In a recent Parliament sitting, MPs discussed the effectiveness of measures in reducing the prevalence of smoking. Workers’ Party MP Leon Perera asked about exploring giving only confirmed smokers controlled access to e-cigarettes as a means of smoking cessation and harm reduction. He also urged the government to consider introducing plain paper packaging for cigarettes.
What Mr Perera asked had sounded reasonable. One would have expected the political holders of MOH to give a proper response. Unfortunately, the response Mr Perera got was highly disappointing. Senior Minister of State for Health, Mr Chee Hong Tat insinuated that Mr Perera were motivated by the prospect of any commercial gain.
Specifically, SMS Chee asked:
“During the debate, Mr Perera, in his speech, supported the use of e-cigarettes, which is also what tobacco companies have advocated. I’d like to seek clarification from Mr Perera, that I understand he’s the CEO of Spire Group which is a research and consulting company. I wanted to ask and confirm if the Member has any interest he wishes to declare.”
To that, Mr Perera replied:
“My comments are not in any way motivated by any prospect of financial gain. As a general matter of policy, the work my company does, does not pertain to tobacco business at all. And that’s a position we have taken historically, so I do not serve tobacco clients in my private capacity in the work that I do for this company.”
But SMS Chee wasn’t satisfied. He didn’t let up. He pressed on:
“I had only asked the Member if he had any interest to declare. Can I also ask Mr Perera if Henkel, a key manufacturer of adhesives for cigarettes, is a client of the Spire group of which Mr Perera is CEO?”
So Mr Perera had to reply emphatically:
“Henkel, I believe, has been a very small past client. But as I mentioned earlier, we don’t support tobacco companies. We don’t work with tobacco companies as clients … and therefore there is no commercial motivation in the comments I’ve made. And I want to register my very strong objection to any insinuation that there is any commercial motivation to the comments that I’ve made.”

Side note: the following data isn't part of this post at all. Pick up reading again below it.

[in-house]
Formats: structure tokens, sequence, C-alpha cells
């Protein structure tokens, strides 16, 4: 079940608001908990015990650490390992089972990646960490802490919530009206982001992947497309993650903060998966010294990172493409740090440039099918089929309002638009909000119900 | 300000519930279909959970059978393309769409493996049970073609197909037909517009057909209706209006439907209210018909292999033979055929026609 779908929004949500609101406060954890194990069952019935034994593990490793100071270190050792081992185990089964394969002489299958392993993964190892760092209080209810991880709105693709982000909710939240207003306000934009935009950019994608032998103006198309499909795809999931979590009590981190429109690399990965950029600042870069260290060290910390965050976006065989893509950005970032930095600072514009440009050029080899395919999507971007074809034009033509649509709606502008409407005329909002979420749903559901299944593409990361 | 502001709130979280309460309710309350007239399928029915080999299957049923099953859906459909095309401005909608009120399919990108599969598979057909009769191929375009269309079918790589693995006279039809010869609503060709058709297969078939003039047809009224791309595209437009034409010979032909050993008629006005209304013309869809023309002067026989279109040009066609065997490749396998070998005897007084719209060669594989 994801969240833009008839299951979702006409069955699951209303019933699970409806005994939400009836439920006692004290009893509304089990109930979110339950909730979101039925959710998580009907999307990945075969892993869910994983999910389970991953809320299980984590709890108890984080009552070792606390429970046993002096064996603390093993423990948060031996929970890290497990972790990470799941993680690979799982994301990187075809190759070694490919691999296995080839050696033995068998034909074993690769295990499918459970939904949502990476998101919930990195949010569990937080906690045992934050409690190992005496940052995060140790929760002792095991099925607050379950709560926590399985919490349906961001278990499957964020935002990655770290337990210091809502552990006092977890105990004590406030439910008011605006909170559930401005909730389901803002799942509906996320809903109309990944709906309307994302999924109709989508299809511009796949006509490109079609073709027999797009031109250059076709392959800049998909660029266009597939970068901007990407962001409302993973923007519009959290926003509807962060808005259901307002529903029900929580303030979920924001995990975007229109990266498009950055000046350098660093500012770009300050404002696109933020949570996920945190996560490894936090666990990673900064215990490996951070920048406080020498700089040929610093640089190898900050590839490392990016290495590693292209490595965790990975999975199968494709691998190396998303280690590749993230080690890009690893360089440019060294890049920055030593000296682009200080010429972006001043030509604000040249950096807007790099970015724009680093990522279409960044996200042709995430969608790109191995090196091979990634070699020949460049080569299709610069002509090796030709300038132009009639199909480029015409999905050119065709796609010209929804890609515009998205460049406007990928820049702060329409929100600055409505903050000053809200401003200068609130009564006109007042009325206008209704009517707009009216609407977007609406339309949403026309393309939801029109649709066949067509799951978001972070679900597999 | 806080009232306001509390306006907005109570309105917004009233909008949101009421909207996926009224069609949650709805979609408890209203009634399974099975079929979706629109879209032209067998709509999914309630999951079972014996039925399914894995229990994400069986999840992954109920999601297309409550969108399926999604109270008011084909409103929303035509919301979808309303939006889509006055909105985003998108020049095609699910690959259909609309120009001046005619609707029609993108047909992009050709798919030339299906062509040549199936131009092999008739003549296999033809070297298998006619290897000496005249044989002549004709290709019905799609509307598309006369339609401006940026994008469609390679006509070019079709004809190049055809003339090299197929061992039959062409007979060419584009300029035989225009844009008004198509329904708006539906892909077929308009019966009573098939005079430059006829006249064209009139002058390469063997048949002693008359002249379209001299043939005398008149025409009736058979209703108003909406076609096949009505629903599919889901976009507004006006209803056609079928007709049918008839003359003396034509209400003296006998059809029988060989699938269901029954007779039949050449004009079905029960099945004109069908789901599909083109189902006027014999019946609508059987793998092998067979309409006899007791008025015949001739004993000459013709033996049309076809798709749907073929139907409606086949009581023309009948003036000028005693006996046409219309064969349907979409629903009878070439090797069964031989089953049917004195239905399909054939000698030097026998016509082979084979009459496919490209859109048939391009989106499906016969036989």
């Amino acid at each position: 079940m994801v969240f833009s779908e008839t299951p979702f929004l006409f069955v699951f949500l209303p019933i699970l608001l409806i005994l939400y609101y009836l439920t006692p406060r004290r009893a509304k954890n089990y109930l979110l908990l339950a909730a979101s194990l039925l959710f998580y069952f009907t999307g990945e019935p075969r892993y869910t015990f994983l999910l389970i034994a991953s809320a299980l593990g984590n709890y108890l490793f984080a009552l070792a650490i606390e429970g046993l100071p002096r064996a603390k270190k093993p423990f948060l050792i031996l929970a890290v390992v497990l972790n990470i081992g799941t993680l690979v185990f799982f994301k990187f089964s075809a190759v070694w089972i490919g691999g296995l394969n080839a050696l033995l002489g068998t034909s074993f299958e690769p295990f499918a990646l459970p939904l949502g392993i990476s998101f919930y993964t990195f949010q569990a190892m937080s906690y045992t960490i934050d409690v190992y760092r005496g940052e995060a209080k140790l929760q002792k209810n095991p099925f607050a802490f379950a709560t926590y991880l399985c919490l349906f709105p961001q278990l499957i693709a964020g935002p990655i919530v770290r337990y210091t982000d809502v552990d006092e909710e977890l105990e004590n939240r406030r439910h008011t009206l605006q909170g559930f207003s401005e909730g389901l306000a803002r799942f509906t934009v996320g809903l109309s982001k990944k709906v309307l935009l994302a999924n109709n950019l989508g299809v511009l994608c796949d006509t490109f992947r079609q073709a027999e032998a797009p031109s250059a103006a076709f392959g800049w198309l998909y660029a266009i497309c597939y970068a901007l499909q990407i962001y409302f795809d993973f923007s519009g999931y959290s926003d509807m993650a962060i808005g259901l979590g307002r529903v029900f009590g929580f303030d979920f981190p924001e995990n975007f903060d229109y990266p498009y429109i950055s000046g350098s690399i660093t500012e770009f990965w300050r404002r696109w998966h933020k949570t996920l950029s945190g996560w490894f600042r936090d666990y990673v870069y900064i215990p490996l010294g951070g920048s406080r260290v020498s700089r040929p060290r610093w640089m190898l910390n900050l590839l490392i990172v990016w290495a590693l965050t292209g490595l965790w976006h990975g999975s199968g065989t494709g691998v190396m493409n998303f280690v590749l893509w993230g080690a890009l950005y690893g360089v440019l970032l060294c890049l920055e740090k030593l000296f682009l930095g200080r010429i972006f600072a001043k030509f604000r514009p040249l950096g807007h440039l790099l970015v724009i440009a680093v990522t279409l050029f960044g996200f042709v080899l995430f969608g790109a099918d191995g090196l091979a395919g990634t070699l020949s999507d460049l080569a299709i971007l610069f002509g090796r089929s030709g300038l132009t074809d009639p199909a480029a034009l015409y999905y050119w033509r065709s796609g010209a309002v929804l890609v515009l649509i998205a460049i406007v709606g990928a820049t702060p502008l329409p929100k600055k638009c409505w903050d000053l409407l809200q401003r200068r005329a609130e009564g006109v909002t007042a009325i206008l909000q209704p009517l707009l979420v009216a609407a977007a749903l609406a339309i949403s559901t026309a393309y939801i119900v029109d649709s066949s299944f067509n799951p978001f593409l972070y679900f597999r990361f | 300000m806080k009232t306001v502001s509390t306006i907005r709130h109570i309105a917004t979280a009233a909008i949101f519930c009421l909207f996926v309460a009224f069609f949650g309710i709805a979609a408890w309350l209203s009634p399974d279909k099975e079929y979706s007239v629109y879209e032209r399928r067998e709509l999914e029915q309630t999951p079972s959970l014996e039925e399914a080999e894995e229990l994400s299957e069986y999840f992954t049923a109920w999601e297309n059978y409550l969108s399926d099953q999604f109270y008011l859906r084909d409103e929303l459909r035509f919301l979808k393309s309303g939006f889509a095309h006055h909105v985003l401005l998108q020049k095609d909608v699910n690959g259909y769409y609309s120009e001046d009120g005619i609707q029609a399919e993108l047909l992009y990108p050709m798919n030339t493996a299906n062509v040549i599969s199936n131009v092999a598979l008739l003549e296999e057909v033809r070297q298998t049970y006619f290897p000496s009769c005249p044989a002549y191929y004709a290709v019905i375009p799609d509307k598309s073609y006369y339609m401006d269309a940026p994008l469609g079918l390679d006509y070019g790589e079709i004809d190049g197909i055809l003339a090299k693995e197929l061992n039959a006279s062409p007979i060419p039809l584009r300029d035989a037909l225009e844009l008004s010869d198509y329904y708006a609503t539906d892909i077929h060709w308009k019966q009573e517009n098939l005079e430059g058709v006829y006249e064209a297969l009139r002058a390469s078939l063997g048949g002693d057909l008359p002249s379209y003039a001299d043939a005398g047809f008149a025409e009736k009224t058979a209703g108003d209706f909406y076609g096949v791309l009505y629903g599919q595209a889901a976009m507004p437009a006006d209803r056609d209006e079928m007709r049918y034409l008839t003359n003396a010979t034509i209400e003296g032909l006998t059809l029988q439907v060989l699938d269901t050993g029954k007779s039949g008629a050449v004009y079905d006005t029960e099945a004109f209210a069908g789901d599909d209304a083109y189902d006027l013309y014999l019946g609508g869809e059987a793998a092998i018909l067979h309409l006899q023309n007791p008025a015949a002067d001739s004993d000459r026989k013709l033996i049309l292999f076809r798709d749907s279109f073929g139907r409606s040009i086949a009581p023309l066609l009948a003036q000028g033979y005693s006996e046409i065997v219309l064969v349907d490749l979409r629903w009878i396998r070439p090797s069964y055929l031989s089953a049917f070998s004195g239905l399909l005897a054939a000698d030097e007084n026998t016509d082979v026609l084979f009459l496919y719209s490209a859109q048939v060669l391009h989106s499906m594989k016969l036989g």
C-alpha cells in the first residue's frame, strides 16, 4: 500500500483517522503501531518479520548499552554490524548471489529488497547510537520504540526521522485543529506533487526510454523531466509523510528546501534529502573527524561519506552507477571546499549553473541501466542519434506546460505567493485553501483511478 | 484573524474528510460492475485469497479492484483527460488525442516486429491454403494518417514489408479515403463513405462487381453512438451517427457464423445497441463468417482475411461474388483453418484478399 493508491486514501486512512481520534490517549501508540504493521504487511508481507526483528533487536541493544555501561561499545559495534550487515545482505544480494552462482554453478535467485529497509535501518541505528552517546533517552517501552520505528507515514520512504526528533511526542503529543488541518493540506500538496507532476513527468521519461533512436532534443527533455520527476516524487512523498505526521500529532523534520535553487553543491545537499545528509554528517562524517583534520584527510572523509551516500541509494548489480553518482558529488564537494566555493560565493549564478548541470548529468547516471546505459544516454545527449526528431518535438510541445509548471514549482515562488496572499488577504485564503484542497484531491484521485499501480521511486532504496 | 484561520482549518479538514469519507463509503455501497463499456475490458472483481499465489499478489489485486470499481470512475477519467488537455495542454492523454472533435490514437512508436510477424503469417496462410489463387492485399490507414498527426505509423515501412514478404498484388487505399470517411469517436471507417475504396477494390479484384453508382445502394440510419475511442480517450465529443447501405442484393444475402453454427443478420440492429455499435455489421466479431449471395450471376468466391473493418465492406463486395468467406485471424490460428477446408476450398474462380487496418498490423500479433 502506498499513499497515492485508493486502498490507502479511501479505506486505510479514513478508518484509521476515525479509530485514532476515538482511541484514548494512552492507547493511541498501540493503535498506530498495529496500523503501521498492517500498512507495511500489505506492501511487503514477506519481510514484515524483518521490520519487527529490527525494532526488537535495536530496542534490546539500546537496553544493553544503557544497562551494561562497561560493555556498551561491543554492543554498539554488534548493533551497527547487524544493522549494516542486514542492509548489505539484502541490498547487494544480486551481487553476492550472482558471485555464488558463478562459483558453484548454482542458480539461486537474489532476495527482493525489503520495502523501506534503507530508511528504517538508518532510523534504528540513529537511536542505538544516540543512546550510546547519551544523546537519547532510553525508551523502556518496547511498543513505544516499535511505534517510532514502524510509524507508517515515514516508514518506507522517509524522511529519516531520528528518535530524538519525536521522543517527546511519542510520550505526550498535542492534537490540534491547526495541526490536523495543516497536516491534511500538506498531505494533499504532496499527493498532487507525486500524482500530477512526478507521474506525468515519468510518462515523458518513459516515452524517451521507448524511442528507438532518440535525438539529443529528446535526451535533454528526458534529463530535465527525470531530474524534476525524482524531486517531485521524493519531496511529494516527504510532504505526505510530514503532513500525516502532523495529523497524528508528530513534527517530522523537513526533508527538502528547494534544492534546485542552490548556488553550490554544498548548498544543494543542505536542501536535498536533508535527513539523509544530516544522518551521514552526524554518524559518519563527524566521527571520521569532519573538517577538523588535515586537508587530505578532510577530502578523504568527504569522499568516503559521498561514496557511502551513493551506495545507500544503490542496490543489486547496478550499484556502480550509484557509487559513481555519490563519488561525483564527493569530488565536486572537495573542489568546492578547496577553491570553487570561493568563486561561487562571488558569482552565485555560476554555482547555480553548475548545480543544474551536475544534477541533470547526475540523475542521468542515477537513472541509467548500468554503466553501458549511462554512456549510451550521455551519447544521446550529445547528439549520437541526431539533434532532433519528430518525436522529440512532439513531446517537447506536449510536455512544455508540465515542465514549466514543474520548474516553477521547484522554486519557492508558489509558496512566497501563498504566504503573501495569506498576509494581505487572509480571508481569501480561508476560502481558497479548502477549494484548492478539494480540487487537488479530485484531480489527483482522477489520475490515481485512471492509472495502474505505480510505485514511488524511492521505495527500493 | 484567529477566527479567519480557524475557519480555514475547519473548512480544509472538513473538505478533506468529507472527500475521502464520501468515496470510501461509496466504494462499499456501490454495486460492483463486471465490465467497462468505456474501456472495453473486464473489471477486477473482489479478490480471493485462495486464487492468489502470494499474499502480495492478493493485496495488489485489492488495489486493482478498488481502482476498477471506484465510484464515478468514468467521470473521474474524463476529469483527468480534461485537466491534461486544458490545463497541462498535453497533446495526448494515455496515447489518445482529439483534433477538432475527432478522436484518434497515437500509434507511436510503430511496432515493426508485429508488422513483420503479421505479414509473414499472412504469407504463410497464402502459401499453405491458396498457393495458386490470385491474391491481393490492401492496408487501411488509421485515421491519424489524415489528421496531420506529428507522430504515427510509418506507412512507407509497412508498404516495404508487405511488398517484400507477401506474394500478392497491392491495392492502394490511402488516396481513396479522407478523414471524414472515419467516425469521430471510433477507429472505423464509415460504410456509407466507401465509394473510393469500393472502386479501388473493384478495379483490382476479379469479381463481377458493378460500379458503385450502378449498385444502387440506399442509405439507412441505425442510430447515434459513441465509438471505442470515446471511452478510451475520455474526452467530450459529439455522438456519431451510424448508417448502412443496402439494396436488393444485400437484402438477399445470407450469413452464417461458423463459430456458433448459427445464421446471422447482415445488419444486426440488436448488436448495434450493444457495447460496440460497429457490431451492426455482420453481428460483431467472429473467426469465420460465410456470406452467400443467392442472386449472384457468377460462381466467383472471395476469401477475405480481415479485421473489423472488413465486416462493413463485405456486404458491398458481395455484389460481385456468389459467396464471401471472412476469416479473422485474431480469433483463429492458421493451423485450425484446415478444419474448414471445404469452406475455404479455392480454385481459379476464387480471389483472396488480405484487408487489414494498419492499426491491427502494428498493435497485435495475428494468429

We agree that we should guard against any MPs lobbying for any company because they stand to gain financially from it. It’s a disease that has infected American politics and we should avoid at all cost. So any MP is lobbying for any company for their own financial gain should be called out, ad conclusive evidence presented to the public so that we can punish that MP during the next GE.
However, is that the case with Mr Perera?
Mr Perera has stated that he has not done business with any of the tobacco companies. But what about this Henkel? Yes, Henkel makes adhesives for cigarettes. But they do a lot more things too! For example, Henkel is to acquire hair professional business Shisedo. They also make products for laundry care under the brand Persil. And that’s just two of the plethora of brands and businesses that Henkel is involved in.
So even if Mr Perera’s company has done work for Henkel, it’s not necessary that work had anything to do with the tobacco industry! Besides, how does advocating for giving only confirmed smokers controlled access to e-cigarettes as a means of smoking cessation and harm reduction going to advance the business interests of a company that makes adhesives for cigarettes? If anything, it would negatively affect that business, because e-cigarettes likely won’t use those adhesives!
It’s disappointing that SMS Chee decided to respond to Mr Perera’s parliamentary in that way. It added nothing to the quality of discussion in parliament.
Worse, it degrades it. Now people are more focussed on this pointless exchange based on a stupid insinuation, that people probably won’t have read what Parliamentary Secretary Amrin Amin’s proper response. You can also watch his speech here.
In that response, he pointed to many studies which show that it’s too early to conclude if e-cigarettes are good or bad. He also highlighted some studies which show that the overall quality of evidence that e-cigarettes can help smokers to quit is low. Mr Amrin highlighted that MOH is open to evidence proving that e-cigarettes are safe and effective for smoking cessation. He said:
“(e-cigarette) manufacturers can submit evidence for us to evaluate their products for registration as smoking cessation therapy under the Health Products Act. So far, none has done so.”
But most importantly, Mr Amin has reiterated the Government’s stance on tobacco control laws. They’re basically for strengthening control laws, and the aim is to denormalise smoking.